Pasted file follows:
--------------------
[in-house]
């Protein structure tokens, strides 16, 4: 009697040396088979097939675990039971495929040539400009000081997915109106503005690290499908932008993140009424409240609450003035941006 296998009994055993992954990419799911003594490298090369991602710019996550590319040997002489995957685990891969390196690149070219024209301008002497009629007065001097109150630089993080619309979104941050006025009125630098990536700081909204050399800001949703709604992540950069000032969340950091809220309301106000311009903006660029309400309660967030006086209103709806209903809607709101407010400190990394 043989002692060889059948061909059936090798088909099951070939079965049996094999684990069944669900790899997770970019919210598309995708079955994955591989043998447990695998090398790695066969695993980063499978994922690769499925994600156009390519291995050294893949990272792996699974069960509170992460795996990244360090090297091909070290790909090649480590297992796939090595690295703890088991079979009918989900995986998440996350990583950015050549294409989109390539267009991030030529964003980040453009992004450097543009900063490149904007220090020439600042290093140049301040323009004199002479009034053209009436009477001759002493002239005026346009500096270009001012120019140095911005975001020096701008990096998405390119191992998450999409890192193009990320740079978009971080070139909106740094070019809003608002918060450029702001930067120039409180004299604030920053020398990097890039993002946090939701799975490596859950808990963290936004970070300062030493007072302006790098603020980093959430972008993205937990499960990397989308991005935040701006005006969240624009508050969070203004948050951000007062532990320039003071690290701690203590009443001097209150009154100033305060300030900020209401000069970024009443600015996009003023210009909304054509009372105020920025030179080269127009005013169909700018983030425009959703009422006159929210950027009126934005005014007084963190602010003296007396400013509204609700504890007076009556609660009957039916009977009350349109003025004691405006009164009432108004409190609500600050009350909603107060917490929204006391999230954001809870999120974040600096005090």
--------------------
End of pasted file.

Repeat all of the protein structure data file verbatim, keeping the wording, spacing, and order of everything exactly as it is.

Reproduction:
[in-house]
């Protein structure tokens, strides 16, 4: 009697040396088979097939675990039971495929040539400009000081997915109106503005690290499908932008993140009424409240609450003035941006 296998009994055993992954990419799911003594490298090369991602710019996550590319040997002489995957685990891969390196690149070219024209301008002497009629007065001097109150630089993080619309979104941050006025009125630098990536700081909204050399800001949703709604992540950069000032969340950091809220309301106000311009903006660029309400309660967030006086209103709806209903809607709101407010400190990394 043989002692060889059948061909059936090798088909099951070939079965049996094999684990069944669900790899997770970019919210598309995708079955994955591989043998447990695998090398790695066969695993980063499978994922690769499925994600156009390519291995050294893949990272792996699974069960509170992460795996990244360090090297091909070290790909090649480590297992796939090595690295703890088991079979009918989900995986998440996350990583950015050549294409989109390539267009991030030529964003980040453009992004450097543009900063490149904007220090020439600042290093140049301040323009004199002479009034053209009436009477001759002493002239005026346009500096270009001012120019140095911005975001020096701008990096998405390119191992998450999409890192193009990320740079978009971080070139909106740094070019809003608002918060450029702001930067120039409180004299604030920053020398990097890039993002946090939701799975490596859950808990963290936004970070300062030493007072302006790098603020980093959430972008993205937990499960990397989308991005935040701006005006969240624009508050969070203004948050951000007062532990320039003071690290701690203590009443001097209150009154100033305060300030900020209401000069970024009443600015996009003023210009909304054509009372105020920025030179080269127009005013169909700018983030425009959703009422006159929210950027009126934005005014007084963190602010003296007396400013509204609700504890007076009556609660009957039916009977009350349109003025004691405006009164009432108004409190609500600050009350909603107060917490929204006391999230954001809870999120974040600096005090």